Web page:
Now that the serial hardware is in place, you need to program the OT1+ with the KISS firmware. This is complicated by the fact that there's no version of the otwincfg program for Linux, so I use a windows laptop. Now, the nice thing about this version of the OT1+ is that it uses TTL levels on the serial port, instead of RS-232 - that makes it easy to interface to the WRT. But it means that it doesn't work directly with my laptop! I connect with a CompSys RS232 adapter, in particular a A232DBH3v, which is a very convenient package. (Another possibility is this unit from The other end from the DE9 is connected to an 8-pin housing with four pins that fits over the 8x1 SIP header on the board. Remove the two serial port selection jumpers, install the adapter header, and you have power, ground and serial direct to the OT1+. Use Scott's otconfig.exe to load the 9600 baud KISS firmware.

Now the TNC is running; it's time to load OpenWRT and the aprs4r software.

Upgrade to X-wrt:

I prefer to install the X-Wrt distro, which provides a stable Kamikaze build of OpenWRT as well as a nice web interface for managing the hardware and network setup. Once that's in place, I install aprs4r separately. It's possible to install aprs4r as a complete download with Kamikaze, but that doesn't include X-Wrt .. and X-Wrt has proven difficult to load after the fact.

The native Kamikaze web interface (LuCI) is slowly getting usable, so you might want to try using that; look here.

Initial X-Wrt Setup

Initial setup with LuCI instead of X-Wrt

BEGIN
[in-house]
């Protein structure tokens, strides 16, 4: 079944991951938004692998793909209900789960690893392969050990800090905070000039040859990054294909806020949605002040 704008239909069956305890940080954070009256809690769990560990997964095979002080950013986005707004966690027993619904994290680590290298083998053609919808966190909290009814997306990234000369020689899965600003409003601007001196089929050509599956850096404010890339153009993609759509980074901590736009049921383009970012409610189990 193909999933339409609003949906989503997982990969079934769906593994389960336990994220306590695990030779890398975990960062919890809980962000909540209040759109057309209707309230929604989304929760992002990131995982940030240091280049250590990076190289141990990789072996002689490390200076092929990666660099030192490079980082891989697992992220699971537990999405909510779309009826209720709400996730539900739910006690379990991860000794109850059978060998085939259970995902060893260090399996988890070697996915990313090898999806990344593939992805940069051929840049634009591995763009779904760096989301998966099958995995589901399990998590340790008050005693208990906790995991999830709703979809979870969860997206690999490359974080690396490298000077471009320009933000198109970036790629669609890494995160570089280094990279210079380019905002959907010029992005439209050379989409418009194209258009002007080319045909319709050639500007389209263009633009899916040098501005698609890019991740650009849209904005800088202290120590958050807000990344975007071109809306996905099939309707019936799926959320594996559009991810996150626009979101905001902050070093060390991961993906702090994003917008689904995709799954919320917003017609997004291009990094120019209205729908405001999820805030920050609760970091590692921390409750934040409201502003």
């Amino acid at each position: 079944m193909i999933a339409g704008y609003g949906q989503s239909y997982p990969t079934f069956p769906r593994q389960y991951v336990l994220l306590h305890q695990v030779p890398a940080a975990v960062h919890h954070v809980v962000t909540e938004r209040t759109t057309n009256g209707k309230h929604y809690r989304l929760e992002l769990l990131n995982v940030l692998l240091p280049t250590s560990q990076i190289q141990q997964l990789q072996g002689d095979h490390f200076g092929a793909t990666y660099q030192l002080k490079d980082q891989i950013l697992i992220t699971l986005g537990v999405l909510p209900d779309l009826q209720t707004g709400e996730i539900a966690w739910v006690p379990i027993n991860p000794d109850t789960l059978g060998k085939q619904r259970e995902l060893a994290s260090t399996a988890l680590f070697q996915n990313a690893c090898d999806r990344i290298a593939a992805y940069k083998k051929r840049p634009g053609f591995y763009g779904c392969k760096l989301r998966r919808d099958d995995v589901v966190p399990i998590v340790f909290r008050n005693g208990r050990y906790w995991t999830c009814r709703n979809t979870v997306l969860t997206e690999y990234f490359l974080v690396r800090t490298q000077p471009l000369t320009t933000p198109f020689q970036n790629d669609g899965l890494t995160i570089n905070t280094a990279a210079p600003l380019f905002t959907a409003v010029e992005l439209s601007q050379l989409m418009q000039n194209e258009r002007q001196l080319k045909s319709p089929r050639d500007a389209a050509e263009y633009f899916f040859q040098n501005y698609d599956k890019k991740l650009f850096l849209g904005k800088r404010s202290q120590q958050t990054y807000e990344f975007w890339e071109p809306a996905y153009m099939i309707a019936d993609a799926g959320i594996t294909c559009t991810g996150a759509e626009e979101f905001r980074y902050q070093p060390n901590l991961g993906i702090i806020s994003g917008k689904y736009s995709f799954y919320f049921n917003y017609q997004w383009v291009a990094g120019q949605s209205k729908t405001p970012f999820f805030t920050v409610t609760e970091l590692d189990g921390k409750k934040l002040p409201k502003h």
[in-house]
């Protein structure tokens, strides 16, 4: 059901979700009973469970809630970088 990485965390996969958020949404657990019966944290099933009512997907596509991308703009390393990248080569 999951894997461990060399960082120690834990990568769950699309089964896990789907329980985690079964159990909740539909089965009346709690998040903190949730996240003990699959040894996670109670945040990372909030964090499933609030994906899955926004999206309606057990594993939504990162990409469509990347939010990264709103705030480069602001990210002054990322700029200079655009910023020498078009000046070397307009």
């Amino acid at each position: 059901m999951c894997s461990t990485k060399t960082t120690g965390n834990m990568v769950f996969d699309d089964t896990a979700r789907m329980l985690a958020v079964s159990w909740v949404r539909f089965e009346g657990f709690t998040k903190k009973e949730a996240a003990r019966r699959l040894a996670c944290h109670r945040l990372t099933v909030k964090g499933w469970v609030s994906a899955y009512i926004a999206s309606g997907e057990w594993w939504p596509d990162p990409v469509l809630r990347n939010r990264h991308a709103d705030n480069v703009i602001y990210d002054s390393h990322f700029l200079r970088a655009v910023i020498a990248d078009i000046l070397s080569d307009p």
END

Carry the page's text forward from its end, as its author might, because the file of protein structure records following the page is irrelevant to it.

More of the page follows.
Initial aprs4r install

This will take a while, as many packages are downloaded and configured.

Turn off X-Wrt

To save memory, turn off X-Wrt! This is a little unfortunate, but that's the way things are. The easiest way to do this is
/etc/init.d/httpd stop
/etc/init.d/httpd disable
If you need to do serious reconfiguration, you can start it with /etc/init.d/httpd start for one time use.

Configure aprs4r with the web interface

At this point, you have two choices. If you loaded the aprs4r-web package, you can use the web page configuration. This is somewhat cleaner and avoids all kinds of syntax errors and other problems - but it's also a little slow. And, unfortunately, the web pages are all in German!

Here's an overview of how to use the web interface. At the end, there's a more straightforward mechanism using a cookbook file that you modify with vi, which is what you'll need to use if you didn't load the aprs4r-web package.

Now you have a basic setup in /etc/aprs4r on the router; you can edit by hand or edit with the web. The following is how to use the website to do the basic setup. (See also APRS4RConfiguration).

Start aprs4r

At this point, many things are configured, but nothing is actually running. Choose 'Startup' from the sidebar. You want to turn on everything:

Configure and start aprs4r without the web interface